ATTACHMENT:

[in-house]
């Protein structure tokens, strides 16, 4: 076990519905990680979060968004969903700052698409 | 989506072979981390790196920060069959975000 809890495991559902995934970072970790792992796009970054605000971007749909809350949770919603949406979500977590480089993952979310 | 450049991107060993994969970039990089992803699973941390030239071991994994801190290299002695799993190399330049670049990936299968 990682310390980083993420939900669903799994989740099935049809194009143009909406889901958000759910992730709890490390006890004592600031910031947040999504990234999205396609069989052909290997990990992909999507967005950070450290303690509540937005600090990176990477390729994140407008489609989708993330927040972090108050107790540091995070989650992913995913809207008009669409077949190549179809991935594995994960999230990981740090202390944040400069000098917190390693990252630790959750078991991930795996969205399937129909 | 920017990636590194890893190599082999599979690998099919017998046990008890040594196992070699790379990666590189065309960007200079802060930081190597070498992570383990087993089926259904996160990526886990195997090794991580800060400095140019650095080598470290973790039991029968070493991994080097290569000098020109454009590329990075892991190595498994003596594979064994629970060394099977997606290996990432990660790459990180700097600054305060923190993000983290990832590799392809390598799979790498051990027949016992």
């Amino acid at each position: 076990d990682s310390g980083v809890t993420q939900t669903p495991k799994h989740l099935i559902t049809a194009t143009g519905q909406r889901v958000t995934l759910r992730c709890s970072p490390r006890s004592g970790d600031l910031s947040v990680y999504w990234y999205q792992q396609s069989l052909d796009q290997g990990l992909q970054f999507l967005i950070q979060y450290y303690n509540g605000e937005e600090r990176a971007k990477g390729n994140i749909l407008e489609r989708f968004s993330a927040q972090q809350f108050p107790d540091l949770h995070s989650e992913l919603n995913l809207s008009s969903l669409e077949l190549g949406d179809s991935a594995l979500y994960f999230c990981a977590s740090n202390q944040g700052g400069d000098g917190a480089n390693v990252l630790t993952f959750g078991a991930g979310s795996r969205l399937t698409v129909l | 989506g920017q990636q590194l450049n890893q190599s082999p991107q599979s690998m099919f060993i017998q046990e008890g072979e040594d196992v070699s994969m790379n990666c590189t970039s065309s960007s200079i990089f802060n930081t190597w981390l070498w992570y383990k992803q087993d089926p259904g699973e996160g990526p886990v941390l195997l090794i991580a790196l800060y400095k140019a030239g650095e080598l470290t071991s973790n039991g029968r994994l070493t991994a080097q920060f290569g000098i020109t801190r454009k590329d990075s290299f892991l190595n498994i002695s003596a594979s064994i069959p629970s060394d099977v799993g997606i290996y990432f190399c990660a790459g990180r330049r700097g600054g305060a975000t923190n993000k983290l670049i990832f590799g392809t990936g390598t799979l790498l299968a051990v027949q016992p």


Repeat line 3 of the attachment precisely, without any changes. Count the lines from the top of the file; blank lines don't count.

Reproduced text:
């Amino acid at each position: 076990d990682s310390g980083v809890t993420q939900t669903p495991k799994h989740l099935i559902t049809a194009t143009g519905q909406r889901v958000t995934l759910r992730c709890s970072p490390r006890s004592g970790d600031l910031s947040v990680y999504w990234y999205q792992q396609s069989l052909d796009q290997g990990l992909q970054f999507l967005i950070q979060y450290y303690n509540g605000e937005e600090r990176a971007k990477g390729n994140i749909l407008e489609r989708f968004s993330a927040q972090q809350f108050p107790d540091l949770h995070s989650e992913l919603n995913l809207s008009s969903l669409e077949l190549g949406d179809s991935a594995l979500y994960f999230c990981a977590s740090n202390q944040g700052g400069d000098g917190a480089n390693v990252l630790t993952f959750g078991a991930g979310s795996r969205l399937t698409v129909l | 989506g920017q990636q590194l450049n890893q190599s082999p991107q599979s690998m099919f060993i017998q046990e008890g072979e040594d196992v070699s994969m790379n990666c590189t970039s065309s960007s200079i990089f802060n930081t190597w981390l070498w992570y383990k992803q087993d089926p259904g699973e996160g990526p886990v941390l195997l090794i991580a790196l800060y400095k140019a030239g650095e080598l470290t071991s973790n039991g029968r994994l070493t991994a080097q920060f290569g000098i020109t801190r454009k590329d990075s290299f892991l190595n498994i002695s003596a594979s064994i069959p629970s060394d099977v799993g997606i290996y990432f190399c990660a790459g990180r330049r700097g600054g305060a975000t923190n993000k983290l670049i990832f590799g392809t990936g390598t799979l790498l299968a051990v027949q016992p």